Streator funeral director celebrates 50 years on the job

Joe Rabbitt looks forward to semi retirement from Solon-Telford Funeral Home

Joe Rabbitt, funeral director at Solon-Telford Funeral Home in Streator, will celebrate 50 years on the job Wednesday, May 22, 2024.

To most people, taking a break doesn’t involve building a cattle fence on a farm, or raising a litter of yellow Labrador puppies, but to funeral director Joe Rabbitt it’s part of his semi-retirement plans.

Wednesday the always-busy Rabbitt will celebrate what’s been 50 years in the funeral business.

Rabbitt, who now works at Solon-Telford Funeral Home, grew up in Streator across the street from Hagi Funeral Home on High Street, where he’d pick up odd jobs washing cars and mowing lawns. He graduated Streator High School, attended Illinois Valley Community College, then graduated the Worsham College of Mortuary Science in Wheeling to become a funeral director.

In total, he’s spent more than a decade as a funeral director in Streator, working at Hagi Funeral Home from 2002 to 2015, moving to Bloomington-Normal for nine months, then returning in 2016 to Solon-Telford Funeral Home. He left Streator in 1975 and worked for 27 years as a funeral director in a number of Illinois communities along the way including the Quad Cities, Crystal Lake, Rochelle and Lincoln.

“After growing up here, I know a lot of people, and I’m able to help people through a difficult situation,” Rabbitt said. “I try to make things a little better for them.”

“Eight years ago, I had the opportunity to work for Jason and Dolly (Telford) and it’s worked out better than anticipated.”

Jason Telford said when he heard Rabbitt was making his way to Bloomington, he was hopeful he would return and join his team. Rabbitt had made a visit to Jason Telford once to let him know how it was going there, then came another visit.

“The visits were becoming more frequent, and I could tell he wanted to come back,” Jason Telford said. “We were able to work something out and it’s been great having him.”

Rabbitt has experience running his own funeral home, so he doesn’t need a lot of direction. Having an agricultural background, he’s also the type of person who likes to stay busy.

The business involves being on call 24 hours a day, seven days a week, 365 days a year. Directors are never sure when a call will come that a family’s loved one has passed.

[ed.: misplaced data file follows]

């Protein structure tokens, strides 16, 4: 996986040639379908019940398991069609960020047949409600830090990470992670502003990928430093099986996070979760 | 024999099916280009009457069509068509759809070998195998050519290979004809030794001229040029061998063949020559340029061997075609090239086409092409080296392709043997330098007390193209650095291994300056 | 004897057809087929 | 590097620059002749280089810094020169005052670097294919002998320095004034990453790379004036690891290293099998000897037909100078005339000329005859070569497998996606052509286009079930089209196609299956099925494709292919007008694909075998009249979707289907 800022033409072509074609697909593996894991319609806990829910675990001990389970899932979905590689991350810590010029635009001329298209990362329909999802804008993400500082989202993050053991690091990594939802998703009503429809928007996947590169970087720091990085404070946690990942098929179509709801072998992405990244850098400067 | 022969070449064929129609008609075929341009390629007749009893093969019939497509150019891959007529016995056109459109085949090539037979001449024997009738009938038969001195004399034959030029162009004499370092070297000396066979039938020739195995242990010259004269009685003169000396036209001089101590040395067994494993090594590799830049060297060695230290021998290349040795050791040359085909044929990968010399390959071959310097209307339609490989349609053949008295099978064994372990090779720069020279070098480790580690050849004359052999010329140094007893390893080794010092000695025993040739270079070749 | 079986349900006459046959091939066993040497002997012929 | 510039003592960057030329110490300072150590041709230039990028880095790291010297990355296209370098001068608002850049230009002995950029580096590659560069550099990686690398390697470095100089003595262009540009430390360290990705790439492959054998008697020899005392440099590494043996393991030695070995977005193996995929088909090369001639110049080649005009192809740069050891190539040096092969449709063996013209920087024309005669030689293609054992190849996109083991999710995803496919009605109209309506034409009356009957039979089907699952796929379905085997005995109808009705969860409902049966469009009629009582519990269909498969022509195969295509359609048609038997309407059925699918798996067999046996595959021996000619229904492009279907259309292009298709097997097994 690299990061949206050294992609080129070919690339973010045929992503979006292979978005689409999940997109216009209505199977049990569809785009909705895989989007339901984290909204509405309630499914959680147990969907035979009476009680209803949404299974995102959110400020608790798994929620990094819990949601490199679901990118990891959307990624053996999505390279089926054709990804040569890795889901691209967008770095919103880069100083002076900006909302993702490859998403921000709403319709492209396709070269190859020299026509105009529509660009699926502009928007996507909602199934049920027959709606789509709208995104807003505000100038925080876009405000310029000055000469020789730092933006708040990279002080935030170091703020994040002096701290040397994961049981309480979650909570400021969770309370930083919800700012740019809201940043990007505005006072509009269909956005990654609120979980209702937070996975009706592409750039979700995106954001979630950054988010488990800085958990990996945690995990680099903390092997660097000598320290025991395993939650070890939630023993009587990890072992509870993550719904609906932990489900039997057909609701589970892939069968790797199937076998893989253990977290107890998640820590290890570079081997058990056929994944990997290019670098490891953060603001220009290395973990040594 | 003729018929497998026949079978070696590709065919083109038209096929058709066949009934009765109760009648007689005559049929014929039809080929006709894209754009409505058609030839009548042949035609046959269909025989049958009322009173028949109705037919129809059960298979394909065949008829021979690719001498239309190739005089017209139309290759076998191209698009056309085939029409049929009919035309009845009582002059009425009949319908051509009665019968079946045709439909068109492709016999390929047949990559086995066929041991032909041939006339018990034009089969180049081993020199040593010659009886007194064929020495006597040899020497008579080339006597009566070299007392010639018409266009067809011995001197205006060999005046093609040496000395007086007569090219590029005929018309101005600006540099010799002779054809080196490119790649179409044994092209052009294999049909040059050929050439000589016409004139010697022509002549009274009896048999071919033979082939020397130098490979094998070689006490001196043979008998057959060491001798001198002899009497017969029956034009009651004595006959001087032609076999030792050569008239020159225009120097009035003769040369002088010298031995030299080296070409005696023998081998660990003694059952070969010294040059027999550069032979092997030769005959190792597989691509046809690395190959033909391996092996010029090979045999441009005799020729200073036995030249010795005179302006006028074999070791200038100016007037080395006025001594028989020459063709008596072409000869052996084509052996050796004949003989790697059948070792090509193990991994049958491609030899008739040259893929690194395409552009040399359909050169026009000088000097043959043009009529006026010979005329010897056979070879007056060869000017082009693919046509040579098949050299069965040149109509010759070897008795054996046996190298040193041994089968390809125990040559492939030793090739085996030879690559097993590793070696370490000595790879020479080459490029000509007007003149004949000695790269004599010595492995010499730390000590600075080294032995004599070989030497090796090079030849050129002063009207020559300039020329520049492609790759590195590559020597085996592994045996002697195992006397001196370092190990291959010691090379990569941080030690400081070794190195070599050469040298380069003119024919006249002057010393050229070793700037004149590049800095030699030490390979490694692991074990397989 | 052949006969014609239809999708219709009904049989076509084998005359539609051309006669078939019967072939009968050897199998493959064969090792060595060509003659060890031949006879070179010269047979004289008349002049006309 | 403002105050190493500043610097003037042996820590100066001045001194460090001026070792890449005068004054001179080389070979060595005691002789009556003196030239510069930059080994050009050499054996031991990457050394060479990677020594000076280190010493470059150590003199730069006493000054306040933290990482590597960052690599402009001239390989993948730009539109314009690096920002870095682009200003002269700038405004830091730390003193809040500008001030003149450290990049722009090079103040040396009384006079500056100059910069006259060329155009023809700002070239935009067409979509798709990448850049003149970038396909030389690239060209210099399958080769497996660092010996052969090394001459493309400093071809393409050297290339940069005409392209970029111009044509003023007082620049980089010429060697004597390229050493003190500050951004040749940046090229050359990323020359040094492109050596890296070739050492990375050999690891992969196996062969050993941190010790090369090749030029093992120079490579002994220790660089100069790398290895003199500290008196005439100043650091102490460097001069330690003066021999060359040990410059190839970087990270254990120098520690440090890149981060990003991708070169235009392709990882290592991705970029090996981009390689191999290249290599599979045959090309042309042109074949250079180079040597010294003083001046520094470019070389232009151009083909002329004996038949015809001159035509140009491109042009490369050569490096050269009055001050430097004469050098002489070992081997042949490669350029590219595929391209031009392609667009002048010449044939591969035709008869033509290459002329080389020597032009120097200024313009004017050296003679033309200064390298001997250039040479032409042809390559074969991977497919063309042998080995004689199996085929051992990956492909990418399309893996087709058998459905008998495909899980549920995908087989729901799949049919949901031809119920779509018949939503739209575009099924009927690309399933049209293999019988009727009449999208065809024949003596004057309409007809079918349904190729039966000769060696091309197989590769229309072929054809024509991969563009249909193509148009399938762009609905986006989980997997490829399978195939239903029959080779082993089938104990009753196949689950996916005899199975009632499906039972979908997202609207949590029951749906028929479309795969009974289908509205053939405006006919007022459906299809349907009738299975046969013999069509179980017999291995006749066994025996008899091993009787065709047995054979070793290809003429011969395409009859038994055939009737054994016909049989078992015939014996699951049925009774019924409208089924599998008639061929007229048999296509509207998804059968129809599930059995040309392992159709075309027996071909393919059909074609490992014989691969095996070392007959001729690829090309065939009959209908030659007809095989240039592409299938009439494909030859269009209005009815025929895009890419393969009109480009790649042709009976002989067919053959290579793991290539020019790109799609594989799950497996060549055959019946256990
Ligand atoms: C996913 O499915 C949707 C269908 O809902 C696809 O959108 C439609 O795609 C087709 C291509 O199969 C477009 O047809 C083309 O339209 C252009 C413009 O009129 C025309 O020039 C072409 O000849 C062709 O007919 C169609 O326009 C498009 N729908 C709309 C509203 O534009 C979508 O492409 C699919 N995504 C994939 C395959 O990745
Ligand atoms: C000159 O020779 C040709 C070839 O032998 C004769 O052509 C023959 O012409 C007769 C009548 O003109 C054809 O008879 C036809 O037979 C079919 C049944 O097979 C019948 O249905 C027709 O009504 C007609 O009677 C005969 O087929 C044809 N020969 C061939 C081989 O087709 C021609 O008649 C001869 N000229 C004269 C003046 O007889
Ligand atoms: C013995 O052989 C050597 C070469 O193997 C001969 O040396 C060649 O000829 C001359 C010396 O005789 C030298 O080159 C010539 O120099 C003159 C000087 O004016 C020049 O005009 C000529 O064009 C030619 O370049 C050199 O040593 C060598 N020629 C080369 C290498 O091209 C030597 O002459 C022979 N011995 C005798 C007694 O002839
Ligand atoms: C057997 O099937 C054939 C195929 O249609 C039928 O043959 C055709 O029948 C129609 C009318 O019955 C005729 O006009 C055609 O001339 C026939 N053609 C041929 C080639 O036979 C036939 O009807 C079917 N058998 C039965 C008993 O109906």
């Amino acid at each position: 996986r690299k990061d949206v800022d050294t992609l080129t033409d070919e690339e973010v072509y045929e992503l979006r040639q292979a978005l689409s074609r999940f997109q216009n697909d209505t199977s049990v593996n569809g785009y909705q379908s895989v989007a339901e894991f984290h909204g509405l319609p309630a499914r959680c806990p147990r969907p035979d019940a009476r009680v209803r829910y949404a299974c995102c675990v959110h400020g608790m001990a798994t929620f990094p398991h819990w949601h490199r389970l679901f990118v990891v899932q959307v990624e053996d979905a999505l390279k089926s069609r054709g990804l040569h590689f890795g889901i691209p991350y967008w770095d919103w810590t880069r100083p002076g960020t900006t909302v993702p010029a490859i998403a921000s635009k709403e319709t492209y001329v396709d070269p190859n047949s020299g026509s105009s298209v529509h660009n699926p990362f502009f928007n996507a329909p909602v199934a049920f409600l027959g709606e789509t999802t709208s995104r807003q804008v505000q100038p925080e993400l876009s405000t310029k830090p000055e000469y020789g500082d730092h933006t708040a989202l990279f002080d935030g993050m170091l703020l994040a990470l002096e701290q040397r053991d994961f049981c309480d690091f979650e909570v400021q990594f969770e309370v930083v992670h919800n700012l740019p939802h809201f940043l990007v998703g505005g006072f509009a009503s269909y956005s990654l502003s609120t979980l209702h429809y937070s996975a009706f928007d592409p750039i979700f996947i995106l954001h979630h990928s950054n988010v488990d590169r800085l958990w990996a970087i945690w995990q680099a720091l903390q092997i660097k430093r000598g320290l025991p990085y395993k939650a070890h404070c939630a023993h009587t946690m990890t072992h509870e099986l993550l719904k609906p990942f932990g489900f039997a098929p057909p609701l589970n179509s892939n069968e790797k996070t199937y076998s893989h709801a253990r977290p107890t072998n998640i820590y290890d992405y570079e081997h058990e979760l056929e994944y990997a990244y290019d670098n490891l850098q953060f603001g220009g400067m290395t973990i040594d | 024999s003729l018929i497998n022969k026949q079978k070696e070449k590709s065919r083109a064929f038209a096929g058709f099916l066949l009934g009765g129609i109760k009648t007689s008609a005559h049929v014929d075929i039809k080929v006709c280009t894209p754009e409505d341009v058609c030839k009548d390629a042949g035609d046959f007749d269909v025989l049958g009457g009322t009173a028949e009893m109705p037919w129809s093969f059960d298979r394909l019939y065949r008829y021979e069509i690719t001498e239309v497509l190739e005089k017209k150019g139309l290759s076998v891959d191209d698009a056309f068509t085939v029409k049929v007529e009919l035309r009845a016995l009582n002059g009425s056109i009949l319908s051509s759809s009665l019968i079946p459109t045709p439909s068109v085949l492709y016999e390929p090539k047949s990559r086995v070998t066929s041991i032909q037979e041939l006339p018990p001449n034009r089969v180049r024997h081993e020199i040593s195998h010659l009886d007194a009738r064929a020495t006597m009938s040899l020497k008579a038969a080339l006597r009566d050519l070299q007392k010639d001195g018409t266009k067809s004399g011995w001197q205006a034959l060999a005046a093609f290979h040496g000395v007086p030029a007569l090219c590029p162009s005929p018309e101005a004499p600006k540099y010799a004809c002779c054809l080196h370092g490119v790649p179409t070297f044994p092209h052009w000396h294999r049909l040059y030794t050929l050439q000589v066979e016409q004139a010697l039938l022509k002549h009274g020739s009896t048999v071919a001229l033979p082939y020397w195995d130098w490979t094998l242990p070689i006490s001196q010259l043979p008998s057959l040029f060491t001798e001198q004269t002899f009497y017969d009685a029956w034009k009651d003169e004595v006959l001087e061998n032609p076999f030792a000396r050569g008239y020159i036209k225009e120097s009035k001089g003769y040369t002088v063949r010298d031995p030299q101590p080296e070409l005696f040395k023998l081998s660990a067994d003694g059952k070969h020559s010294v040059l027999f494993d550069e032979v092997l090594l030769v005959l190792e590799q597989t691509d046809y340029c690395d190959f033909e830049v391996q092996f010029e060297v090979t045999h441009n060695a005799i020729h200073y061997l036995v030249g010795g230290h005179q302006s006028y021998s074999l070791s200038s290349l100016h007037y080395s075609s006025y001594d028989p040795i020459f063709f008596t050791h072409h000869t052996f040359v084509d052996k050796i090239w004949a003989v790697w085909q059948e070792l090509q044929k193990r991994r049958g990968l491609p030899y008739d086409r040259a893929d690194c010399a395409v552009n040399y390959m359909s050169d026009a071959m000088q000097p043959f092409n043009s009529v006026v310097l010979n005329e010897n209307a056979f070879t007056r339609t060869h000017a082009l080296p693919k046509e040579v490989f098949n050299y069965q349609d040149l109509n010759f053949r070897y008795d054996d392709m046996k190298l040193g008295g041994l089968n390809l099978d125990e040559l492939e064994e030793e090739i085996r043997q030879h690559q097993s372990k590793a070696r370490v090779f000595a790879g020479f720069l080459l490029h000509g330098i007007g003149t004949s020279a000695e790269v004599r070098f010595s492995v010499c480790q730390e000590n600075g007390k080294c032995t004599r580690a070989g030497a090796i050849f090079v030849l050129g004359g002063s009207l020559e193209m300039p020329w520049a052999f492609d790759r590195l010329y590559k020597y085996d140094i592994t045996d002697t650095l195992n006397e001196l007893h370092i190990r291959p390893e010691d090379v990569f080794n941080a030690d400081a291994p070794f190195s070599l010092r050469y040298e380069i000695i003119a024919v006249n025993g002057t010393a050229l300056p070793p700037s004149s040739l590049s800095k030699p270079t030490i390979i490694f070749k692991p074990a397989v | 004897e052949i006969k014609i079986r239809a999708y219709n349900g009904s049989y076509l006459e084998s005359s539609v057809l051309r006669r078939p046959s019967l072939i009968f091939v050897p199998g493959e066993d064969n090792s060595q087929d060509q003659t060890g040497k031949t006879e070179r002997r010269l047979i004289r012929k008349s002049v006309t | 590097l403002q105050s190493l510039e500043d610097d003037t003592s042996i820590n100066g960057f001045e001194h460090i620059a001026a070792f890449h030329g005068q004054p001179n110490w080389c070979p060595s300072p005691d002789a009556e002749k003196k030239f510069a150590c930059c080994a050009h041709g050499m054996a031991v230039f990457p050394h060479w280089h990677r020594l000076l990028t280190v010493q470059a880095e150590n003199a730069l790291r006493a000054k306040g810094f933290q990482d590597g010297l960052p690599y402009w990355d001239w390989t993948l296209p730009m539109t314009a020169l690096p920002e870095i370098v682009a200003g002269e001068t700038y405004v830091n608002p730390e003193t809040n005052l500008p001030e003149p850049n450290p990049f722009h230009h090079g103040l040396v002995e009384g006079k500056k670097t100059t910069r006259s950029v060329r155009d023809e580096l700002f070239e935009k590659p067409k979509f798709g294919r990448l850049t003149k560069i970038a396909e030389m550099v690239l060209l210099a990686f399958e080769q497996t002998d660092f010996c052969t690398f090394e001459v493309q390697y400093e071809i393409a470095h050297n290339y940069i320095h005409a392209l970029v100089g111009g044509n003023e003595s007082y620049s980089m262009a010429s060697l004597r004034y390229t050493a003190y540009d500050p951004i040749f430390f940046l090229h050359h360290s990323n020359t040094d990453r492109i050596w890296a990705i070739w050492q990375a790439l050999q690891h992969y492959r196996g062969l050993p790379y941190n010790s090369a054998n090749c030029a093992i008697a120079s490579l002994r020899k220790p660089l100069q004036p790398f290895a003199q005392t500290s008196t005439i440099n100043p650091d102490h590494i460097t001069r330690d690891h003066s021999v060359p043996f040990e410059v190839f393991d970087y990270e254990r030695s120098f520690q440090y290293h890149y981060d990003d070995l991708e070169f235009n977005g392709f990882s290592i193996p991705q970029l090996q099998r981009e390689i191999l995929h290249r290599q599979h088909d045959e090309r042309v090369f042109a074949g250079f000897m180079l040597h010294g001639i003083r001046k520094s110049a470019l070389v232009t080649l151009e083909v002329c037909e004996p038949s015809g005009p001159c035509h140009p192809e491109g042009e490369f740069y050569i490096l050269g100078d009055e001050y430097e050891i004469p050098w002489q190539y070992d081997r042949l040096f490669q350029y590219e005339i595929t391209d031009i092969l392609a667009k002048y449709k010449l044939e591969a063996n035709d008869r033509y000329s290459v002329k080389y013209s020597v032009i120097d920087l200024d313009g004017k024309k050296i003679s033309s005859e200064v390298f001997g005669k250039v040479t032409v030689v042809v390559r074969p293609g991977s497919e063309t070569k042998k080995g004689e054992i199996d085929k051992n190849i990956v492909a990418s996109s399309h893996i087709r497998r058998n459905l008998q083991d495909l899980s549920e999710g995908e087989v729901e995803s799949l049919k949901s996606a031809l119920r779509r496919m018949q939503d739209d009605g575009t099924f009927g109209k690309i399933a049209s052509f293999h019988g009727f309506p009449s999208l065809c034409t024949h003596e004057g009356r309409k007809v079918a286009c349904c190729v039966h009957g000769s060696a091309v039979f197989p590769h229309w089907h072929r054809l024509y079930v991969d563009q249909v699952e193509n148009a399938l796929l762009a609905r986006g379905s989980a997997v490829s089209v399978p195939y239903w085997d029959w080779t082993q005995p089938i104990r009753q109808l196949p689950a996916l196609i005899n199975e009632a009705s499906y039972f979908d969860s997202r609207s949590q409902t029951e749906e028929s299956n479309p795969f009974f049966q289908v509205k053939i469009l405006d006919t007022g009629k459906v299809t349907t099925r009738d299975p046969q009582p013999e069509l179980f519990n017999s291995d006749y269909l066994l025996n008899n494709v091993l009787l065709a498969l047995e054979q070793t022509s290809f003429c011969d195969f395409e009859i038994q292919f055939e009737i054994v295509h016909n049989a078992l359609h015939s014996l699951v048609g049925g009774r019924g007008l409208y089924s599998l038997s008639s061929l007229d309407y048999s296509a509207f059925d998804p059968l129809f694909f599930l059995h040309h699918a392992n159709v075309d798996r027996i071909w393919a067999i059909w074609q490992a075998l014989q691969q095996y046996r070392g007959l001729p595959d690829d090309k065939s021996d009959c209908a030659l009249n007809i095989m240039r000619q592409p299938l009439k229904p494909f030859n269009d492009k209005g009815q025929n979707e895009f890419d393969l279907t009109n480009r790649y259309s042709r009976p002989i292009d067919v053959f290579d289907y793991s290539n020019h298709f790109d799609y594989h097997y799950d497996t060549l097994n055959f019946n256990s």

“When that call comes, whatever you are doing, you have to go,” Rabbitt said. “After 50 years, it starts to take its toll.”

There is another aspect of the funeral business, however, and that is when there are no calls. Rabbitt hardly takes it easy during this time, utilizing it to mow the lawn, wash cars, complete handy projects around the funeral home, or any number of tasks that keep the operation tidy.

“We’ve been blessed to have him here,” Telford said. “I’ve never seen anyone work as hard as he does. He goes and goes and goes, and gets more accomplished in a day than some in weeks.

“He knows the funeral home business. He always knows what to do. I’ve never had to tell him what to do. Even when we’re not busy, he always finds something to do.”

Making Rabbitt’s accomplishment of five decades on the job even more remarkable is that he also worked as a drywall finisher for half of that time, even pitching his own wall in the office when it was needed.

Telford said the hardworking Rabbitt deserves some time to relax and unwind, something he’s going to continue to remind Rabbitt during the semi-retirement. Rabbitt still plans to help the funeral home, much less sporadically, he said.

“Fifty years is an unbelievable accomplishment, especially when you consider he was a first generation in the business,” Telford said, acknowledging he to entered the business as a first generation funeral director. “He’s been an invaluable visionary and a professional. You couldn’t ask for anything more. I want him to enjoy his retirement. He’ll always be a valued member of our family and I wish him all the best.”

Rabbitt said much has changed in the funeral home business. When he first started, many of the funeral homes doubled as ambulance services. He also said the trend is for more people to get cremated, than be buried, and visitations and funerals are becoming more consolidated services, often taking place in one day.

Rabbitt is looking forward to spending time with his companion Cindy Hart and spending time with her two grandchildren, and “taking them fishing.” He and Hart live in a cabin along the Vermilion River.

He said he’ll miss most helping families in their time of need, but he won’t miss staying busy.

There’s puppies to raise. Farming to tackle. And grandchildren on the go.

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